Game Development Reference
In-Depth Information
In this section, we describe a trick that exploits the view frustum clipping
planes that already exist for every rendered scene. 1 Normally, every geometric
primitive is clipped to the six sides of the view frustum by the graphics hardware.
Adding a seventh clipping plane that represents the reflective surface almost al-
ways results in a redundancy with the near plane, since we are now clipping
against a plane that slices through the view frustum further away from the cam-
era. Instead, we look for a way to modify the projection matrix so that the con-
ventional near plane is repositioned to coincide with the reflective surface, which
is generally oblique to the ordinary view frustum. Since we are still clipping only
against six planes, such a modification gives us our desired result at absolutely no
performance cost.
C be the plane shown in Figure 5.21, having coordi-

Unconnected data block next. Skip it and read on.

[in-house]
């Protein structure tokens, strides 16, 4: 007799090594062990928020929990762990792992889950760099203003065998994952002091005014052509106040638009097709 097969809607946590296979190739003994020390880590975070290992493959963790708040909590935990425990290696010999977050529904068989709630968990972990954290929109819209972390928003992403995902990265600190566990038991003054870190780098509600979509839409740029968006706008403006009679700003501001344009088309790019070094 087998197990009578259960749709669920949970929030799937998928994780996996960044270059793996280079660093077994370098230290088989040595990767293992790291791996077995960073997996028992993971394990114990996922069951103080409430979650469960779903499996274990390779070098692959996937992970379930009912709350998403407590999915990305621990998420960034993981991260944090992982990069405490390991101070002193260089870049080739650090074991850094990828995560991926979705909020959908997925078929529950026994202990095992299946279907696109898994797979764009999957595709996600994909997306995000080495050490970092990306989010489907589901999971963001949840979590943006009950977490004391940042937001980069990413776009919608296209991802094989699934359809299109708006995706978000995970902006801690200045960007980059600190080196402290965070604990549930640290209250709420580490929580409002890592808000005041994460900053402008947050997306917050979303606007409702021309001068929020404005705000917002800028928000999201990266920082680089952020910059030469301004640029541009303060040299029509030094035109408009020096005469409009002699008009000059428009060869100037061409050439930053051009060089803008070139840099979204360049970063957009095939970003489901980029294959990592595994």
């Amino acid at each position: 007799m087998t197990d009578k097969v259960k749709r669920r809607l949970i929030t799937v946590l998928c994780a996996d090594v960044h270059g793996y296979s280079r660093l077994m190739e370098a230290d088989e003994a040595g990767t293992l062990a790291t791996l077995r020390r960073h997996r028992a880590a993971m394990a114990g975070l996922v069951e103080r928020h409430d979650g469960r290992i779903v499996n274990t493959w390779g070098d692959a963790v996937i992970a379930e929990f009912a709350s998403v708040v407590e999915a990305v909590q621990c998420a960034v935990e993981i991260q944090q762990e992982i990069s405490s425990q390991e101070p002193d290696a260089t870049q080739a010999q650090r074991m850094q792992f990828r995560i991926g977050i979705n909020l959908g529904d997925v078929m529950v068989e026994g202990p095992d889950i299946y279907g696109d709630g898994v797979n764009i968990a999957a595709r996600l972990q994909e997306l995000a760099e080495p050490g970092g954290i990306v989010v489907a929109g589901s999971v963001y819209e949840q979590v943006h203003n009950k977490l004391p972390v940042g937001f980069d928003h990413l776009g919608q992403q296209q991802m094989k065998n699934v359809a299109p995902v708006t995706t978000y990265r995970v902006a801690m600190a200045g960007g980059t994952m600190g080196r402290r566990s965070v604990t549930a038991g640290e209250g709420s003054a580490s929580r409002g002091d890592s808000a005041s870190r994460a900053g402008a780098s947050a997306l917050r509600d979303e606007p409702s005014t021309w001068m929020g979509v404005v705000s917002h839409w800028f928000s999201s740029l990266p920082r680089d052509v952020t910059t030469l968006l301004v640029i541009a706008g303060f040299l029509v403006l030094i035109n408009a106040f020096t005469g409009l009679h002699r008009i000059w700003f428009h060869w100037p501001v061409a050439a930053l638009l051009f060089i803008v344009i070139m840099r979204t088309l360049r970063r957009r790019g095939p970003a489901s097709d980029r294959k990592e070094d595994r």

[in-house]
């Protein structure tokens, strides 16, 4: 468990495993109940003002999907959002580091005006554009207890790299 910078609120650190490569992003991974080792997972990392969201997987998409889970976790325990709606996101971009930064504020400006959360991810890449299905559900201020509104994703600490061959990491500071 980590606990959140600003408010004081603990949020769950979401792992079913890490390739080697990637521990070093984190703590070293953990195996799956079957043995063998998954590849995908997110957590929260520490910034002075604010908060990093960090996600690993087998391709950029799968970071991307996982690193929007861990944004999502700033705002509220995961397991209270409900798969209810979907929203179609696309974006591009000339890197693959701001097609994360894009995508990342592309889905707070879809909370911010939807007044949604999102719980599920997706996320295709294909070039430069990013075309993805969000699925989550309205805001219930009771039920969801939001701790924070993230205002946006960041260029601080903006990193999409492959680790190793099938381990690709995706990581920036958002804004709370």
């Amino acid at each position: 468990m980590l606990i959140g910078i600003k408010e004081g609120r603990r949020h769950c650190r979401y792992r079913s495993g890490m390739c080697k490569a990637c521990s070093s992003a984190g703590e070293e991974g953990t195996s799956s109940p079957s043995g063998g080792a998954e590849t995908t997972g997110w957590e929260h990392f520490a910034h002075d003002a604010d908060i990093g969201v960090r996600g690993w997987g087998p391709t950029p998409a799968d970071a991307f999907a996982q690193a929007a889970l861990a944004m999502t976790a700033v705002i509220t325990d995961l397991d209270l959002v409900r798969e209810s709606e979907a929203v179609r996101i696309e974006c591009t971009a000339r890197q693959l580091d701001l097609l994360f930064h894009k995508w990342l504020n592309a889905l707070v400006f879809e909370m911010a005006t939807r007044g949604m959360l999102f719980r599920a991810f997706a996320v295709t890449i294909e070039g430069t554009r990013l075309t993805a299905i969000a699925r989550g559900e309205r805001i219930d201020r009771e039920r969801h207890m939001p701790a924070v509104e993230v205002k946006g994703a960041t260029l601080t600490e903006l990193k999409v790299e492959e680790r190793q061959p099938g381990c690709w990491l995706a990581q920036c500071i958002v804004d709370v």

nates specified in camera space, to which we would like to clip our geometry.
The camera should lie on the negative side of this clipping plane, so we can as-
sume that
Let
=
CCCC
,
,
,
x
y
z
w
. The plane C will replace the ordinary near plane of the view
frustum. As shown in Table 5.2, the camera-space near plane is given by the sum
of the last two rows of the projection matrix M , so we must somehow satisfy
C
<
0
w
=+
MM .
(5.61)
C
4
3
We cannot modify the fourth row of the projection matrix because perspective
projections use it to move the negation of the z coordinate into the w coordinate,
Far plane
C
Near plane
O
Figure 5.21. The near plane of the view frustum is replaced with the arbitrary plane C .
1 For a more detailed analysis, see Eric Lengyel, “Oblique Depth Projection and View
Frustum Clipping”, Journal of Game Development , Vol. 1, No. 2 (Mar 2005), pp. 5-16.

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